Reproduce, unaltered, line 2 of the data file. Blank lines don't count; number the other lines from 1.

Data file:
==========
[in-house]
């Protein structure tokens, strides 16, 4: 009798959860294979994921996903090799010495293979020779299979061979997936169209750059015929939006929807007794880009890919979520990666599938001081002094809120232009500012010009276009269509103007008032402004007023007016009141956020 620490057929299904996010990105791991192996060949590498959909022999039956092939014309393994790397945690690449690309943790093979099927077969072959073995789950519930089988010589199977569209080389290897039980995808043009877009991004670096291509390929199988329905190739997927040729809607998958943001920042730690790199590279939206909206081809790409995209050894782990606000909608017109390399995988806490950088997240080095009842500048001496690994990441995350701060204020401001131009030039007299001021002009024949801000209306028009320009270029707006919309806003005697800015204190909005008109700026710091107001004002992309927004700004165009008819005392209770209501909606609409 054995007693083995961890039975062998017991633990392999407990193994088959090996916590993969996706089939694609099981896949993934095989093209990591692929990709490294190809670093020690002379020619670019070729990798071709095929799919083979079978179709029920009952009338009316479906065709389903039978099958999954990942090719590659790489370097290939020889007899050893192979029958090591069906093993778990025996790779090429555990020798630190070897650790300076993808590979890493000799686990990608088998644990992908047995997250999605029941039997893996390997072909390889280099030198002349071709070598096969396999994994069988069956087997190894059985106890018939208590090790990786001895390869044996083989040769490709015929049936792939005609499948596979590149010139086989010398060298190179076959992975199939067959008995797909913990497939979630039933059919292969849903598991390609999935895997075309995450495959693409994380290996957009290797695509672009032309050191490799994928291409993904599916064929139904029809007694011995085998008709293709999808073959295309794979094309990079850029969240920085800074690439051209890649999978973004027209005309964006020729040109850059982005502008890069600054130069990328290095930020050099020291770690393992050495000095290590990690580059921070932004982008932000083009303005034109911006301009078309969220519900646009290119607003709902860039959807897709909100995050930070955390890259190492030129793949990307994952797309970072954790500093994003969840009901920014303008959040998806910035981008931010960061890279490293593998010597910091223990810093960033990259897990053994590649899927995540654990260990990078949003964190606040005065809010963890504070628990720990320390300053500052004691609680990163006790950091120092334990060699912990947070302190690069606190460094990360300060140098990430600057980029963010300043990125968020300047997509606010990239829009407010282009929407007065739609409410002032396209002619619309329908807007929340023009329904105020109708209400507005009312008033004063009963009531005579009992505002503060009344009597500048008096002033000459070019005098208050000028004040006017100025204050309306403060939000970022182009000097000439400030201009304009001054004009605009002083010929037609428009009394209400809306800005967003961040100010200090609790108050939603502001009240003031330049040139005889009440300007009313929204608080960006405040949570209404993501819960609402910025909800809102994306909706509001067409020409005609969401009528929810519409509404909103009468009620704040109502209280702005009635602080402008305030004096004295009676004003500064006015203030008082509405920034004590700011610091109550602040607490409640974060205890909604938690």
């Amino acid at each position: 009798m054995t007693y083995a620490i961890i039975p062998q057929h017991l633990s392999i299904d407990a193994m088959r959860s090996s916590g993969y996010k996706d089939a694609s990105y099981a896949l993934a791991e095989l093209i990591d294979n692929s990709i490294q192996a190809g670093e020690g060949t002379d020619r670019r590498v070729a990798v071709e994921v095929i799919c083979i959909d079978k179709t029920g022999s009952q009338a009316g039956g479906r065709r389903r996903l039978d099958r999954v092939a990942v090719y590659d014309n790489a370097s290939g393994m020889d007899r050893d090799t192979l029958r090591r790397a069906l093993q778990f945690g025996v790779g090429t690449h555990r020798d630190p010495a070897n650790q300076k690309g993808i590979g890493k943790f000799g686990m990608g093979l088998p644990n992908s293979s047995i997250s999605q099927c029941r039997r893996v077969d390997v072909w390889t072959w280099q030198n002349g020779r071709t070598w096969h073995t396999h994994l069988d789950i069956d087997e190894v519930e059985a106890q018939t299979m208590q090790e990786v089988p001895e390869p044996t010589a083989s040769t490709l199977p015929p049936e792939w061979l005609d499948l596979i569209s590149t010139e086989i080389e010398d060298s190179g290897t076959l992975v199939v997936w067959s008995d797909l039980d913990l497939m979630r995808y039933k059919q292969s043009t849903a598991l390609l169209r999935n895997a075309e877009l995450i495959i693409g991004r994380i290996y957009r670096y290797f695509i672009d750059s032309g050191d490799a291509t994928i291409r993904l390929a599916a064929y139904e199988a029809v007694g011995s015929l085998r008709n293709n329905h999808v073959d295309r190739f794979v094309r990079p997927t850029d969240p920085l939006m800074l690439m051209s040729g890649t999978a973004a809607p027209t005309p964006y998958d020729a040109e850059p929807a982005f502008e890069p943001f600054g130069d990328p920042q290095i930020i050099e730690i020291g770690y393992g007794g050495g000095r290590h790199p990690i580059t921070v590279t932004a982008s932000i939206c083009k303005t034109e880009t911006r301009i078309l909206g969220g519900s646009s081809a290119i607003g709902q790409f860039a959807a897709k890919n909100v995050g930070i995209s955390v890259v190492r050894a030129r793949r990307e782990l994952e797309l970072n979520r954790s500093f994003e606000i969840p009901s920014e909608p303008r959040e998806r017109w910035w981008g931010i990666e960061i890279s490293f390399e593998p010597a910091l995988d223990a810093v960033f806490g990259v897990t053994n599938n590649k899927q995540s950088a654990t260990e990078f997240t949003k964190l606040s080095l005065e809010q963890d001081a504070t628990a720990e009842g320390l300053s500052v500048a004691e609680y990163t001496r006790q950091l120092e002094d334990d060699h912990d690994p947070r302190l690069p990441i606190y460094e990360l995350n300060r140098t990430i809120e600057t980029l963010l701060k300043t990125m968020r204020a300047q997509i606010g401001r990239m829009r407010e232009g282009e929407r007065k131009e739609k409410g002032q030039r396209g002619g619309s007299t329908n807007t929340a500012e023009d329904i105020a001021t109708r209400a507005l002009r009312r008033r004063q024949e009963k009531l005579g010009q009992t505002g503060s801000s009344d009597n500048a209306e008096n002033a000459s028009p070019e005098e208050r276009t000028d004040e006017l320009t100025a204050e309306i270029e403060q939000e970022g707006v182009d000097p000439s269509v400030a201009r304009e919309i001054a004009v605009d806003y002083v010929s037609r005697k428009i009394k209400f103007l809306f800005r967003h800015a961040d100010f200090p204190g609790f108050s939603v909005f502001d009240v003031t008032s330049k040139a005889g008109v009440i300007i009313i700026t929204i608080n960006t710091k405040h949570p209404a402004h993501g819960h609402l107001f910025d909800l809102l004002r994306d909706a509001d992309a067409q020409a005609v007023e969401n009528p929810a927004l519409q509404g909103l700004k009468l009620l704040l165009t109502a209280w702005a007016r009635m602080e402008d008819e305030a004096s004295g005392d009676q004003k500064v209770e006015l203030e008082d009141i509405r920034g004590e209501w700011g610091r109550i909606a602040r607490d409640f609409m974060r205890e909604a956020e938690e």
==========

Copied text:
């Protein structure tokens, strides 16, 4: 009798959860294979994921996903090799010495293979020779299979061979997936169209750059015929939006929807007794880009890919979520990666599938001081002094809120232009500012010009276009269509103007008032402004007023007016009141956020 620490057929299904996010990105791991192996060949590498959909022999039956092939014309393994790397945690690449690309943790093979099927077969072959073995789950519930089988010589199977569209080389290897039980995808043009877009991004670096291509390929199988329905190739997927040729809607998958943001920042730690790199590279939206909206081809790409995209050894782990606000909608017109390399995988806490950088997240080095009842500048001496690994990441995350701060204020401001131009030039007299001021002009024949801000209306028009320009270029707006919309806003005697800015204190909005008109700026710091107001004002992309927004700004165009008819005392209770209501909606609409 054995007693083995961890039975062998017991633990392999407990193994088959090996916590993969996706089939694609099981896949993934095989093209990591692929990709490294190809670093020690002379020619670019070729990798071709095929799919083979079978179709029920009952009338009316479906065709389903039978099958999954990942090719590659790489370097290939020889007899050893192979029958090591069906093993778990025996790779090429555990020798630190070897650790300076993808590979890493000799686990990608088998644990992908047995997250999605029941039997893996390997072909390889280099030198002349071709070598096969396999994994069988069956087997190894059985106890018939208590090790990786001895390869044996083989040769490709015929049936792939005609499948596979590149010139086989010398060298190179076959992975199939067959008995797909913990497939979630039933059919292969849903598991390609999935895997075309995450495959693409994380290996957009290797695509672009032309050191490799994928291409993904599916064929139904029809007694011995085998008709293709999808073959295309794979094309990079850029969240920085800074690439051209890649999978973004027209005309964006020729040109850059982005502008890069600054130069990328290095930020050099020291770690393992050495000095290590990690580059921070932004982008932000083009303005034109911006301009078309969220519900646009290119607003709902860039959807897709909100995050930070955390890259190492030129793949990307994952797309970072954790500093994003969840009901920014303008959040998806910035981008931010960061890279490293593998010597910091223990810093960033990259897990053994590649899927995540654990260990990078949003964190606040005065809010963890504070628990720990320390300053500052004691609680990163006790950091120092334990060699912990947070302190690069606190460094990360300060140098990430600057980029963010300043990125968020300047997509606010990239829009407010282009929407007065739609409410002032396209002619619309329908807007929340023009329904105020109708209400507005009312008033004063009963009531005579009992505002503060009344009597500048008096002033000459070019005098208050000028004040006017100025204050309306403060939000970022182009000097000439400030201009304009001054004009605009002083010929037609428009009394209400809306800005967003961040100010200090609790108050939603502001009240003031330049040139005889009440300007009313929204608080960006405040949570209404993501819960609402910025909800809102994306909706509001067409020409005609969401009528929810519409509404909103009468009620704040109502209280702005009635602080402008305030004096004295009676004003500064006015203030008082509405920034004590700011610091109550602040607490409640974060205890909604938690």